NORTH AND SOUTH
In contrast to Ruth who emerges a saintly care-giver from a naive and gullible girl, Margaret Hale of North and South has a strong character from the outset. Ruth was the first of the five girls to show some awareness of the growth of her character, but Margaret is the first to think and analyze words and events to find their significance in her life. Perhaps this is because she is the most intelligent and independent of the five Gaskell heroines.
North and South is concerned with the condition of industrial England, like Mary Barton (1848), but whereas Mary Barton was criticized for being too one-sided in favor of the working classes, in North and South Elizabeth Gaskell concentrates on representing both sides of the unrest between masters and workers. To facilitate this, the main character is a young woman who moves to the industrial city of Milton Northern from the small southern hamlet of Helstone, where she is a member of the same class as the mill masters. Margaret Hale learns the point of view of the masters through her family's friendship with Mr. John Thornton. She learns the other side of the story from a friendship with a poor working man's family. Unfamiliar with the strife between the classes in the north, Margaret makes an unbiased mediator and attempts to bring about some kind of understanding between them by working on the smaller scale of her friends, Mr. Thornton and Nicholas Higgins. In addition to working to affect change for the better in the struggle between the classes, Margaret is at all times working to change and better herself.
At the start of the novel, Margaret has been living not with her parents, but with her Aunt Shaw and cousin Edith in London for several years. Although she has been growing up in fashionable London, surrounded by pretty people and things, Margaret is able to see through outward appearances and concentrate on substance rather than form. Edith is busy preparing a very flashy wedding, complete with a beautiful trousseau, many bridesmaids, and wedding breakfast. Margaret doubts whether these are "quite necessary troubles" (13) and prefers to look forward to quietly resuming her place as the only daughter at the Helstone country parsonage. This is one of the first indications that Margaret is not like other girls of her age, a point which the remainder of the novel reinforces.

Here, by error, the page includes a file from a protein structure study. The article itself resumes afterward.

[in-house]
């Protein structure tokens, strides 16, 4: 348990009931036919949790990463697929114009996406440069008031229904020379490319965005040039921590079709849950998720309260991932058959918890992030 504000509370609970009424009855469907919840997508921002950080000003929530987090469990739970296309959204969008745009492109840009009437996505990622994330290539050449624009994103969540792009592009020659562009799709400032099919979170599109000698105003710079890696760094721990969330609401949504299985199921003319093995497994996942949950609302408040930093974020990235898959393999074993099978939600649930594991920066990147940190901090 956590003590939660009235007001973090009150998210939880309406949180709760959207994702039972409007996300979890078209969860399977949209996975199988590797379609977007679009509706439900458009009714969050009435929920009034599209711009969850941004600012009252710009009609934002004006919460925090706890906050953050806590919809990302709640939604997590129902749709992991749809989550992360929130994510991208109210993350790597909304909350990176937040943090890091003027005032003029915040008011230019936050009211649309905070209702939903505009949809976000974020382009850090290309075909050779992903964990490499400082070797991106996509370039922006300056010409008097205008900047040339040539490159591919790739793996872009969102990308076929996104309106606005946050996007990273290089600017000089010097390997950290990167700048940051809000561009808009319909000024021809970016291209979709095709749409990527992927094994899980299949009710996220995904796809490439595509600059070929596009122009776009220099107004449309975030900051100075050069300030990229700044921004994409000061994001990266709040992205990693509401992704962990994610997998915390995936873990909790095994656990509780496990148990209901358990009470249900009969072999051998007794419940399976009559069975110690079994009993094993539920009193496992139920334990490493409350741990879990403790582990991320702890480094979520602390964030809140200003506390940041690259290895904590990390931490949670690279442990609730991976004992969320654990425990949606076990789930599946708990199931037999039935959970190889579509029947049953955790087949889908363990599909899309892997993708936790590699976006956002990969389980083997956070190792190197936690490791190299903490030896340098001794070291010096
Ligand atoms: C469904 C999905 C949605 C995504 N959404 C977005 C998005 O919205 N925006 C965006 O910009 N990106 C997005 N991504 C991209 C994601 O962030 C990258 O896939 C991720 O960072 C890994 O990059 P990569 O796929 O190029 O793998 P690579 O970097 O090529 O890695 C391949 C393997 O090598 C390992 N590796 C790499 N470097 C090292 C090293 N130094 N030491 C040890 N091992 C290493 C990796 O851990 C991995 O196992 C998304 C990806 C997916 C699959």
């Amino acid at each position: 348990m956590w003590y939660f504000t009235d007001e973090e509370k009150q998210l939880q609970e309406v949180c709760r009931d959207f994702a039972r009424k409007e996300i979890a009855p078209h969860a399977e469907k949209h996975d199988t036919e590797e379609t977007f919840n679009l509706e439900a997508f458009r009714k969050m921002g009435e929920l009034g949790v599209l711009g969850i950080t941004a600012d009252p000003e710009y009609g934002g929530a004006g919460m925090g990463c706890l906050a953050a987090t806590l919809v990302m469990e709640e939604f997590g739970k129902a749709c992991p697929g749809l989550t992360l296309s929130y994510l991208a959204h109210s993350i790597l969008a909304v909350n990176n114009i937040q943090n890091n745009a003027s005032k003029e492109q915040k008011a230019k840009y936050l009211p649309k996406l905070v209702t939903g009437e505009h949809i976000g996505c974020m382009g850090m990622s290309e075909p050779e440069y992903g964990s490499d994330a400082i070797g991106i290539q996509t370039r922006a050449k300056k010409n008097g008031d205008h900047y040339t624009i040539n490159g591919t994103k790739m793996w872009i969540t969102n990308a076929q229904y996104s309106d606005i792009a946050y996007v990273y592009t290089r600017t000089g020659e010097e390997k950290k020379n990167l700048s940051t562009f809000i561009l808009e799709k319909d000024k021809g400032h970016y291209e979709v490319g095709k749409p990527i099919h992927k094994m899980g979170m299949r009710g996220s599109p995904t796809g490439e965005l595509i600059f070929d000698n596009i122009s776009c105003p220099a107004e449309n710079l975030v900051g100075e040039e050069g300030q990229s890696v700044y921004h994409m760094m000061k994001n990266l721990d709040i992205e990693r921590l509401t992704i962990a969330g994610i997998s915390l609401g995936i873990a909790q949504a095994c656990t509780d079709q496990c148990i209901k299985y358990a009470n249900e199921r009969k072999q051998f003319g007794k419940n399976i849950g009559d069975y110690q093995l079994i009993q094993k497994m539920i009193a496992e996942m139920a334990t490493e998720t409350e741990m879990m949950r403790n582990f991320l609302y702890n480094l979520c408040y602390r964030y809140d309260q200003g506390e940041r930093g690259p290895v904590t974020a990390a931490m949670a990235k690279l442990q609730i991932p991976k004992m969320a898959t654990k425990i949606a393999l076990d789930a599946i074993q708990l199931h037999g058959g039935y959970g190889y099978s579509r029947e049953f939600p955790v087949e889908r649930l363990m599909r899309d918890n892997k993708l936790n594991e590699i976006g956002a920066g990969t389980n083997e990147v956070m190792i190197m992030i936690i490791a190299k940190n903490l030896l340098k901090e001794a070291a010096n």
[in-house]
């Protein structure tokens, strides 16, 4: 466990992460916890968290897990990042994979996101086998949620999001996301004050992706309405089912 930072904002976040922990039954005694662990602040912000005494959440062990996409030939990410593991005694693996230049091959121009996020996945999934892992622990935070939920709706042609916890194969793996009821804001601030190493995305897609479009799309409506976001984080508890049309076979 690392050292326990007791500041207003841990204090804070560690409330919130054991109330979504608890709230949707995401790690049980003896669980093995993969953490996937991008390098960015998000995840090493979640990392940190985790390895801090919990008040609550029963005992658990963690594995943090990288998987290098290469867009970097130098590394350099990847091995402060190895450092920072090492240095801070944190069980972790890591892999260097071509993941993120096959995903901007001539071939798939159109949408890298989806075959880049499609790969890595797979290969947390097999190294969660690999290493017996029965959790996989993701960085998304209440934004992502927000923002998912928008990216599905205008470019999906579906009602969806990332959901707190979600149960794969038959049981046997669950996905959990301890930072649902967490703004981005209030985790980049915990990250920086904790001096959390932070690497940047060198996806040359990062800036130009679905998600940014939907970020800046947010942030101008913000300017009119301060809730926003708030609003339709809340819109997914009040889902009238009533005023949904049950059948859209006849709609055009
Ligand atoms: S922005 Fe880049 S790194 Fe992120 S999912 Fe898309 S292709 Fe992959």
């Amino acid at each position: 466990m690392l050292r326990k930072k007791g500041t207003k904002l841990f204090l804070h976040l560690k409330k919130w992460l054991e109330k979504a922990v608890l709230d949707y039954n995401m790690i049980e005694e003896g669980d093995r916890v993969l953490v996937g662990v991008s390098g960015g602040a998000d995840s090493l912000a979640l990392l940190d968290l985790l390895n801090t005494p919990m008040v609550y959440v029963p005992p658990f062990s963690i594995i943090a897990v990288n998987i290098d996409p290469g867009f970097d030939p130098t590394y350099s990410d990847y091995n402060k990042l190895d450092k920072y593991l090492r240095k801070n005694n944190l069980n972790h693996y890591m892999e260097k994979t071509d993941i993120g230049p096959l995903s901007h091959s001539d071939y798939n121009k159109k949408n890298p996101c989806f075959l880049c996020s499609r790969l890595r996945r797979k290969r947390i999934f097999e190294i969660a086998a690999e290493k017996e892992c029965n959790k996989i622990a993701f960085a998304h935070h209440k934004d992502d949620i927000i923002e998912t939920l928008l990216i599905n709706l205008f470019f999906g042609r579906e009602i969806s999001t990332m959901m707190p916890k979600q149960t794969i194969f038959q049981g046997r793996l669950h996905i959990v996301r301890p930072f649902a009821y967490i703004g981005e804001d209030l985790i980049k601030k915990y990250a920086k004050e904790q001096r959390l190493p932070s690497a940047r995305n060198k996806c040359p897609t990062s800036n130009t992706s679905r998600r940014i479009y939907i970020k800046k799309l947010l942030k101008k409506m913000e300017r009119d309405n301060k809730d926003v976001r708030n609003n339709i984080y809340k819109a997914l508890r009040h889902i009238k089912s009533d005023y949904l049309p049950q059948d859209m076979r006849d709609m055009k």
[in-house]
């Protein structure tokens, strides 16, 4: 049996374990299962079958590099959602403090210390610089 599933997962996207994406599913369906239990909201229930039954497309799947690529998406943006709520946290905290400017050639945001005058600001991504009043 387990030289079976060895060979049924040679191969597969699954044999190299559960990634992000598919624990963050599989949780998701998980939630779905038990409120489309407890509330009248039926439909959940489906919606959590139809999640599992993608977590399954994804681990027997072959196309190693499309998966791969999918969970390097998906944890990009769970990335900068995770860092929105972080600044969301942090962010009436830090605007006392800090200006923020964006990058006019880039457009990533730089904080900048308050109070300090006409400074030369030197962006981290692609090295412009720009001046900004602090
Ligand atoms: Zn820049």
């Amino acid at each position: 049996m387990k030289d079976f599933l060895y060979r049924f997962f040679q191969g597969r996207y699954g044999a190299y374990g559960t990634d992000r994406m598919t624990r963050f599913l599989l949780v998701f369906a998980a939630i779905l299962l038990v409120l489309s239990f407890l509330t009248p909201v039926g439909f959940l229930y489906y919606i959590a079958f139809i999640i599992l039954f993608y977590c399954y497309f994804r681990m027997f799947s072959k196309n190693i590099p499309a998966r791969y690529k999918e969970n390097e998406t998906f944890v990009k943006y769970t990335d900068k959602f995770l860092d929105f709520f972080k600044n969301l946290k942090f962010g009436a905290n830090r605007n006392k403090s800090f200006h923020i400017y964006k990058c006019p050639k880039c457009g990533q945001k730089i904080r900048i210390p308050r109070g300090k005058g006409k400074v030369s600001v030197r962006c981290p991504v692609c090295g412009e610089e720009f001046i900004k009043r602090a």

If Margaret is unlike her cousin Edith, she is also unlike her Aunt Shaw. Aunt Shaw did not marry for love and this has been the deciding factor in her life as a "victim" (15). As a victim, she chooses not to run her life for herself but to influence other people's thinking in order to get the things she wants. For example, she affects a cough when she wants sympathy and doctor-ordered vacations in Italy. Her sister, Margaret's mother, married for love but she has not obtained the happiness that Mrs. Shaw imagines results from such a union. Instead, Mrs. Hale wishes for all the superficial things that her sister could have, "a silver-gray glace silk, a white chip bonnet...and hundreds of things for the house" (17). Neither woman is much concerned with anything that does not immediately affect her comfort or happiness, or intrude upon her private world.
While these two women are in positions to be guiding influences on Margaret, she is not following either of their paths. Margaret appears to observe the behavior of everyone she is contact with, process it, and adopt the parts that will serve to improve her own character. She also uses every uncomfortable or difficult moment to improve her character, both consciously and unconsciously. There is a phrase that runs, "if something doesn't kill you, it gives you character," and this could well be Margaret's motto in life.